RWJUH Somerset opens newly renovated eating disorders unit

State-of-the-art facility promotes healing, wellness and recovery for adults and adolescents

Robert Wood Johnson University Hospital Somerset completed renovations of its eating disorders unit this week, unveiling an expanded state-of-the-art facility creating a supportive environment for patients’ treatment and recovery.

The eating disorder program is part of RWJBarnabas Health’s Behavioral Health and Addiction Services, in partnership with Rutgers University Behavioral Health Care, and is one of only two inpatient eating disorder programs in the state.

With the renovations, the unit has expanded its capacity from 14 to 20 beds. Designed specifically to help promote healing, wellness and recovery, the unit features research-based design elements such as nature-based lighting that mimics daily changes in sunlight, curved lines and references to nature. These design elements follow patients from the unit’s common spaces into the newly renovated patient rooms.

Adults and adolescents struggling with eating disorders, including anorexia, bulimia and binge eating disorders, have different care and treatment needs. RWJUH Somerset’s eating disorders unit is the only inpatient eating disorder program in New Jersey that includes separate designated spaces for adults and adolescents to better address their unique needs.

Additionally, many spaces in the renovated unit were designed with flexibility in mind and can be configured to accommodate a mix of uses and group activities.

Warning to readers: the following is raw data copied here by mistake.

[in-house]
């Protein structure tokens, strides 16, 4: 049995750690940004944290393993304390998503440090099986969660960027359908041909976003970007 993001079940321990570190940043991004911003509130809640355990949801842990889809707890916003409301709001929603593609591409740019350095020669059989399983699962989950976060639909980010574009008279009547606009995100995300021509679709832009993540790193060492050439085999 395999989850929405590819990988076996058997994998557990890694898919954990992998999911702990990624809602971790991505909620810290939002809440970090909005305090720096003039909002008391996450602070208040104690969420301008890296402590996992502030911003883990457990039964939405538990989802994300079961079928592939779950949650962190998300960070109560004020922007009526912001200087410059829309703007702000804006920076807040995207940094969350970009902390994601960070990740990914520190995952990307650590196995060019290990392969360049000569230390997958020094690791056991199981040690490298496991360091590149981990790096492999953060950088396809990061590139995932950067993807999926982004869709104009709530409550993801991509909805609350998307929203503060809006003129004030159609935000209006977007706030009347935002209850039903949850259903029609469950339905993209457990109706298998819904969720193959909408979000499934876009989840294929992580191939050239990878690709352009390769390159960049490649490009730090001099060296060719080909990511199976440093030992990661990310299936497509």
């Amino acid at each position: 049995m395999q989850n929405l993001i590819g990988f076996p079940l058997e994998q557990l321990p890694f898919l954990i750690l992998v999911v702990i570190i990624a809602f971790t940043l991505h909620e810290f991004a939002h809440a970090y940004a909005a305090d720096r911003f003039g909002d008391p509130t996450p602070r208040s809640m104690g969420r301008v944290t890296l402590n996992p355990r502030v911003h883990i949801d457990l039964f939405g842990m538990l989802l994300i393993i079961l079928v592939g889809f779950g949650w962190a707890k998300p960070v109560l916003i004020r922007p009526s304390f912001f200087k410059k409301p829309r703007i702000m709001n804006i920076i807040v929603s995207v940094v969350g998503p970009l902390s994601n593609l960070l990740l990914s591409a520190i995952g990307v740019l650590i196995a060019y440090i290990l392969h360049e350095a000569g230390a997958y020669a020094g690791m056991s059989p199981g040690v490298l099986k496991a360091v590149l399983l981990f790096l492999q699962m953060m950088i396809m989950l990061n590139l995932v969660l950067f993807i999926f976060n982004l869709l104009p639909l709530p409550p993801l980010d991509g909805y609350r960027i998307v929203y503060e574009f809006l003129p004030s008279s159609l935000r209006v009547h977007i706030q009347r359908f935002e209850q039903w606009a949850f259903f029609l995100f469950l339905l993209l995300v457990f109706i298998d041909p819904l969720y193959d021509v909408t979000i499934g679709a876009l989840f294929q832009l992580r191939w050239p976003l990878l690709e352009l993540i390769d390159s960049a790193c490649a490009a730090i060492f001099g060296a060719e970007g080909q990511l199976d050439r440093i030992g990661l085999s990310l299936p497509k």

“Eating disorders affect more than 28 million Americans and cases have significantly increased over the past few years due to stress and isolation caused by the COVID-19 pandemic, particularly among teens and young adults,” Frank Ghinassi, senior vice president of behavioral health and addictions services and CEO and president of Rutgers University Behavioral Health Care, said. “Eating disorders, if left untreated, can be life-threatening illnesses and in some cases, patients are also coping with other mental health issues such as anxiety and depression. That’s why comprehensive medical care is so important.”

“Our newly renovated unit was designed to give patients a sense of calm, comfort and safety as they go through treatment,” Christine Belluardo, vice president of behavioral health services at RWJUH Somerset, said. “Our multidisciplinary team understands the physical, mental and social needs of our patients and helps them develop their inner resources, allowing them to carry the tools they learn with them long after leaving the program to sustain their recovery.”